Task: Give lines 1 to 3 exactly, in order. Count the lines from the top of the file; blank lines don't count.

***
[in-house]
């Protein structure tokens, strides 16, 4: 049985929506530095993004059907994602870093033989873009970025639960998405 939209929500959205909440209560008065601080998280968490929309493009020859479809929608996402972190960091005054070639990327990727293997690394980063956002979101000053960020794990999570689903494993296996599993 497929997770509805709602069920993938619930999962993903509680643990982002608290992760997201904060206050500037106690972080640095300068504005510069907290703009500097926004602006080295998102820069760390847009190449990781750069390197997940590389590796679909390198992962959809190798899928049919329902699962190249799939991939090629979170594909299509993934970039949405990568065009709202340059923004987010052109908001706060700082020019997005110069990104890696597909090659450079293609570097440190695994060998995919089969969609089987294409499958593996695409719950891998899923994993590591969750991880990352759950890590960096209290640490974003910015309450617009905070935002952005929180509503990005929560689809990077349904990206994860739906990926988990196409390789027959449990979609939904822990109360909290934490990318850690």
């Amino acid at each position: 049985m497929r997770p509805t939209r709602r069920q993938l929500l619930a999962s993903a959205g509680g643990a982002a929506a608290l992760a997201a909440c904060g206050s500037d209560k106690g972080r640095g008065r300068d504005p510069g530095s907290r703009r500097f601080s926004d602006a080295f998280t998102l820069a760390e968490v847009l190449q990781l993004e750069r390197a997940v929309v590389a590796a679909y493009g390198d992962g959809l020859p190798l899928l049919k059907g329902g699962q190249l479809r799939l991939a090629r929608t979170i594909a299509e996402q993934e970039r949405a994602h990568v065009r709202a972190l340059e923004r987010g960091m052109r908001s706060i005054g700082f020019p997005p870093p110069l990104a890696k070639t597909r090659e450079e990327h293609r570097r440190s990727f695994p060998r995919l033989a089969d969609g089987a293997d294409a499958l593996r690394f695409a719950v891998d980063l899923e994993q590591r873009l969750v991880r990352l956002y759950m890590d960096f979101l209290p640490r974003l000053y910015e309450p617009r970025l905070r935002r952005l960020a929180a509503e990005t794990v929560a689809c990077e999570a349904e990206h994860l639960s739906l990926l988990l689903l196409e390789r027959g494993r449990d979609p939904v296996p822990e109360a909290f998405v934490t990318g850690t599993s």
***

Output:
[in-house]
């Protein structure tokens, strides 16, 4: 049985929506530095993004059907994602870093033989873009970025639960998405 939209929500959205909440209560008065601080998280968490929309493009020859479809929608996402972190960091005054070639990327990727293997690394980063956002979101000053960020794990999570689903494993296996599993 497929997770509805709602069920993938619930999962993903509680643990982002608290992760997201904060206050500037106690972080640095300068504005510069907290703009500097926004602006080295998102820069760390847009190449990781750069390197997940590389590796679909390198992962959809190798899928049919329902699962190249799939991939090629979170594909299509993934970039949405990568065009709202340059923004987010052109908001706060700082020019997005110069990104890696597909090659450079293609570097440190695994060998995919089969969609089987294409499958593996695409719950891998899923994993590591969750991880990352759950890590960096209290640490974003910015309450617009905070935002952005929180509503990005929560689809990077349904990206994860739906990926988990196409390789027959449990979609939904822990109360909290934490990318850690």
């Amino acid at each position: 049985m497929r997770p509805t939209r709602r069920q993938l929500l619930a999962s993903a959205g509680g643990a982002a929506a608290l992760a997201a909440c904060g206050s500037d209560k106690g972080r640095g008065r300068d504005p510069g530095s907290r703009r500097f601080s926004d602006a080295f998280t998102l820069a760390e968490v847009l190449q990781l993004e750069r390197a997940v929309v590389a590796a679909y493009g390198d992962g959809l020859p190798l899928l049919k059907g329902g699962q190249l479809r799939l991939a090629r929608t979170i594909a299509e996402q993934e970039r949405a994602h990568v065009r709202a972190l340059e923004r987010g960091m052109r908001s706060i005054g700082f020019p997005p870093p110069l990104a890696k070639t597909r090659e450079e990327h293609r570097r440190s990727f695994p060998r995919l033989a089969d969609g089987a293997d294409a499958l593996r690394f695409a719950v891998d980063l899923e994993q590591r873009l969750v991880r990352l956002y759950m890590d960096f979101l209290p640490r974003l000053y910015e309450p617009r970025l905070r935002r952005l960020a929180a509503e990005t794990v929560a689809c990077e999570a349904e990206h994860l639960s739906l990926l988990l689903l196409e390789r027959g494993r449990d979609p939904v296996p822990e109360a909290f998405v934490t990318g850690t599993s």